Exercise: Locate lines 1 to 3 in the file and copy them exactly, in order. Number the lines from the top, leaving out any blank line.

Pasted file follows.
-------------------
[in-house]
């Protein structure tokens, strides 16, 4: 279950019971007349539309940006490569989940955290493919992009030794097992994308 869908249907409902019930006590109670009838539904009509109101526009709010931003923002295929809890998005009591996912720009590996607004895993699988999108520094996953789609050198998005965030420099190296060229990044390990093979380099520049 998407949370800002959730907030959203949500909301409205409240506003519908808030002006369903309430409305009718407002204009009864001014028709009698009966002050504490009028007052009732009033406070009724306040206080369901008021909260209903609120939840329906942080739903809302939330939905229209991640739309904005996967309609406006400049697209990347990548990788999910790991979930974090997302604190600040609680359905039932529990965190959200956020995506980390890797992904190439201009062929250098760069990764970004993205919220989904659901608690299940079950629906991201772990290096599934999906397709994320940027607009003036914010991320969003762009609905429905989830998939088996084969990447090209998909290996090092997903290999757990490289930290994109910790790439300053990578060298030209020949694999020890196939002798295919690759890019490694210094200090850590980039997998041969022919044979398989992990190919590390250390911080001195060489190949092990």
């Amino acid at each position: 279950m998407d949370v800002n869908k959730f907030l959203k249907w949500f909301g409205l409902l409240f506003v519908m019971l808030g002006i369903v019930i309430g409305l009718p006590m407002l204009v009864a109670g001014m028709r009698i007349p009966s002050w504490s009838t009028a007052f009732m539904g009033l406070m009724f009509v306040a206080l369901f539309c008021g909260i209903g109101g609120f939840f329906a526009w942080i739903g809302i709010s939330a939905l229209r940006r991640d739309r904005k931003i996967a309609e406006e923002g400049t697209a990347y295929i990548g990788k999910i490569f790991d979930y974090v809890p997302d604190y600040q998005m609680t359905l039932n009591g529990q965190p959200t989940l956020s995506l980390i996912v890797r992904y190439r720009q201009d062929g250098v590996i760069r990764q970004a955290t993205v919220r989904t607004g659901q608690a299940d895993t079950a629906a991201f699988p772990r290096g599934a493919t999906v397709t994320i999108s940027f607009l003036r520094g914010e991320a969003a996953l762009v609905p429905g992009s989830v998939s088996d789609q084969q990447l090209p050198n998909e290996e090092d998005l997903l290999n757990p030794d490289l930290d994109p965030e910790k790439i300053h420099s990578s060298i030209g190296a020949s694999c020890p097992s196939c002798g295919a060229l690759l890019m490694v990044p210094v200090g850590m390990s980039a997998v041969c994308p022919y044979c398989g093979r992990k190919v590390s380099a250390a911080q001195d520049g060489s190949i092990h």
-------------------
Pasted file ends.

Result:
[in-house]
């Protein structure tokens, strides 16, 4: 279950019971007349539309940006490569989940955290493919992009030794097992994308 869908249907409902019930006590109670009838539904009509109101526009709010931003923002295929809890998005009591996912720009590996607004895993699988999108520094996953789609050198998005965030420099190296060229990044390990093979380099520049 998407949370800002959730907030959203949500909301409205409240506003519908808030002006369903309430409305009718407002204009009864001014028709009698009966002050504490009028007052009732009033406070009724306040206080369901008021909260209903609120939840329906942080739903809302939330939905229209991640739309904005996967309609406006400049697209990347990548990788999910790991979930974090997302604190600040609680359905039932529990965190959200956020995506980390890797992904190439201009062929250098760069990764970004993205919220989904659901608690299940079950629906991201772990290096599934999906397709994320940027607009003036914010991320969003762009609905429905989830998939088996084969990447090209998909290996090092997903290999757990490289930290994109910790790439300053990578060298030209020949694999020890196939002798295919690759890019490694210094200090850590980039997998041969022919044979398989992990190919590390250390911080001195060489190949092990």
């Amino acid at each position: 279950m998407d949370v800002n869908k959730f907030l959203k249907w949500f909301g409205l409902l409240f506003v519908m019971l808030g002006i369903v019930i309430g409305l009718p006590m407002l204009v009864a109670g001014m028709r009698i007349p009966s002050w504490s009838t009028a007052f009732m539904g009033l406070m009724f009509v306040a206080l369901f539309c008021g909260i209903g109101g609120f939840f329906a526009w942080i739903g809302i709010s939330a939905l229209r940006r991640d739309r904005k931003i996967a309609e406006e923002g400049t697209a990347y295929i990548g990788k999910i490569f790991d979930y974090v809890p997302d604190y600040q998005m609680t359905l039932n009591g529990q965190p959200t989940l956020s995506l980390i996912v890797r992904y190439r720009q201009d062929g250098v590996i760069r990764q970004a955290t993205v919220r989904t607004g659901q608690a299940d895993t079950a629906a991201f699988p772990r290096g599934a493919t999906v397709t994320i999108s940027f607009l003036r520094g914010e991320a969003a996953l762009v609905p429905g992009s989830v998939s088996d789609q084969q990447l090209p050198n998909e290996e090092d998005l997903l290999n757990p030794d490289l930290d994109p965030e910790k790439i300053h420099s990578s060298i030209g190296a020949s694999c020890p097992s196939c002798g295919a060229l690759l890019m490694v990044p210094v200090g850590m390990s980039a997998v041969c994308p022919y044979c398989g093979r992990k190919v590390s380099a250390a911080q001195d520049g060489s190949i092990h």